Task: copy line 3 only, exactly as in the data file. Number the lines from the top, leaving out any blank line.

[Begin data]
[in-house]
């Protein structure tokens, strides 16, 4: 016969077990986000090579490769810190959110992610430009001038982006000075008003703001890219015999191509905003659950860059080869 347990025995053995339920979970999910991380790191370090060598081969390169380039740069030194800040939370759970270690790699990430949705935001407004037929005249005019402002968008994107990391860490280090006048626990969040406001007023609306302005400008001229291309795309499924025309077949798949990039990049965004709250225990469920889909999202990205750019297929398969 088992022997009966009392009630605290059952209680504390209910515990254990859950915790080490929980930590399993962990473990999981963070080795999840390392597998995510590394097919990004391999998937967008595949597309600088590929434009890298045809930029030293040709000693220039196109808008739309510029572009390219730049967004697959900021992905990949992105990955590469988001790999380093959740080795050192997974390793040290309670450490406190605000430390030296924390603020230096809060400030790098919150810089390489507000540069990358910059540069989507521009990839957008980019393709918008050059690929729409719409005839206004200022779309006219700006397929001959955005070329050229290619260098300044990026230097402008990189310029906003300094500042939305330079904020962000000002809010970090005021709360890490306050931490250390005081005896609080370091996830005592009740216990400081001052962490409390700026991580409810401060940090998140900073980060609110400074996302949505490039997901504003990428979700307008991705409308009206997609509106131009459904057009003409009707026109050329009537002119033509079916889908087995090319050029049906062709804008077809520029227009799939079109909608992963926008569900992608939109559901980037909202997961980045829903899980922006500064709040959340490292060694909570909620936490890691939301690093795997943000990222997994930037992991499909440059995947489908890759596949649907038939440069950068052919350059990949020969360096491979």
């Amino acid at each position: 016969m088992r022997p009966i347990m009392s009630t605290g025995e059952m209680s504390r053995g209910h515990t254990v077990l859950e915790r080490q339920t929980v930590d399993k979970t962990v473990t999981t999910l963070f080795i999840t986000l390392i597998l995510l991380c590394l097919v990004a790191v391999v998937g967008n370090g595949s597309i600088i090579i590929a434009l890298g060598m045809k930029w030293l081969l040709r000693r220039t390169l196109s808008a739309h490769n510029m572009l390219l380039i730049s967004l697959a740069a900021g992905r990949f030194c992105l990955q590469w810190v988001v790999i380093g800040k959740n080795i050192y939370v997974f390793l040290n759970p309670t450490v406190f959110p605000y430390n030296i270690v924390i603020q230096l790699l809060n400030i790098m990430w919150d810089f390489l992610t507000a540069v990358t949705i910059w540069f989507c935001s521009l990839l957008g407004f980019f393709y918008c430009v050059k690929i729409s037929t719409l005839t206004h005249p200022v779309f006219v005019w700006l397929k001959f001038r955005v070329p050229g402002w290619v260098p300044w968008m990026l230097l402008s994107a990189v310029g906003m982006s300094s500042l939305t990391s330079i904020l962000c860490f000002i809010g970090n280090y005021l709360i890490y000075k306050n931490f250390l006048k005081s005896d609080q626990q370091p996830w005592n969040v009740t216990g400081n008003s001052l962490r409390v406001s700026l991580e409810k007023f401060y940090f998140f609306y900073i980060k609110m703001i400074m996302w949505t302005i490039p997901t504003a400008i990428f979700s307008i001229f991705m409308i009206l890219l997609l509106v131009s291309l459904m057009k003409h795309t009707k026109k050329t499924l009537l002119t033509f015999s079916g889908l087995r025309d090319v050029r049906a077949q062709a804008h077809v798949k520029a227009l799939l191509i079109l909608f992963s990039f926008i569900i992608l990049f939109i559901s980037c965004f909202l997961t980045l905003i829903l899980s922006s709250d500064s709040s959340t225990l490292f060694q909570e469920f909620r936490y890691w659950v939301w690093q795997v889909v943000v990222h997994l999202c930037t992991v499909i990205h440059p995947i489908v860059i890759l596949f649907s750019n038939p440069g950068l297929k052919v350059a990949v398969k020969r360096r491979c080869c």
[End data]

């Amino acid at each position: 016969m088992r022997p009966i347990m009392s009630t605290g025995e059952m209680s504390r053995g209910h515990t254990v077990l859950e915790r080490q339920t929980v930590d399993k979970t962990v473990t999981t999910l963070f080795i999840t986000l390392i597998l995510l991380c590394l097919v990004a790191v391999v998937g967008n370090g595949s597309i600088i090579i590929a434009l890298g060598m045809k930029w030293l081969l040709r000693r220039t390169l196109s808008a739309h490769n510029m572009l390219l380039i730049s967004l697959a740069a900021g992905r990949f030194c992105l990955q590469w810190v988001v790999i380093g800040k959740n080795i050192y939370v997974f390793l040290n759970p309670t450490v406190f959110p605000y430390n030296i270690v924390i603020q230096l790699l809060n400030i790098m990430w919150d810089f390489l992610t507000a540069v990358t949705i910059w540069f989507c935001s521009l990839l957008g407004f980019f393709y918008c430009v050059k690929i729409s037929t719409l005839t206004h005249p200022v779309f006219v005019w700006l397929k001959f001038r955005v070329p050229g402002w290619v260098p300044w968008m990026l230097l402008s994107a990189v310029g906003m982006s300094s500042l939305t990391s330079i904020l962000c860490f000002i809010g970090n280090y005021l709360i890490y000075k306050n931490f250390l006048k005081s005896d609080q626990q370091p996830w005592n969040v009740t216990g400081n008003s001052l962490r409390v406001s700026l991580e409810k007023f401060y940090f998140f609306y900073i980060k609110m703001i400074m996302w949505t302005i490039p997901t504003a400008i990428f979700s307008i001229f991705m409308i009206l890219l997609l509106v131009s291309l459904m057009k003409h795309t009707k026109k050329t499924l009537l002119t033509f015999s079916g889908l087995r025309d090319v050029r049906a077949q062709a804008h077809v798949k520029a227009l799939l191509i079109l909608f992963s990039f926008i569900i992608l990049f939109i559901s980037c965004f909202l997961t980045l905003i829903l899980s922006s709250d500064s709040s959340t225990l490292f060694q909570e469920f909620r936490y890691w659950v939301w690093q795997v889909v943000v990222h997994l999202c930037t992991v499909i990205h440059p995947i489908v860059i890759l596949f649907s750019n038939p440069g950068l297929k052919v350059a990949v398969k020969r360096r491979c080869c």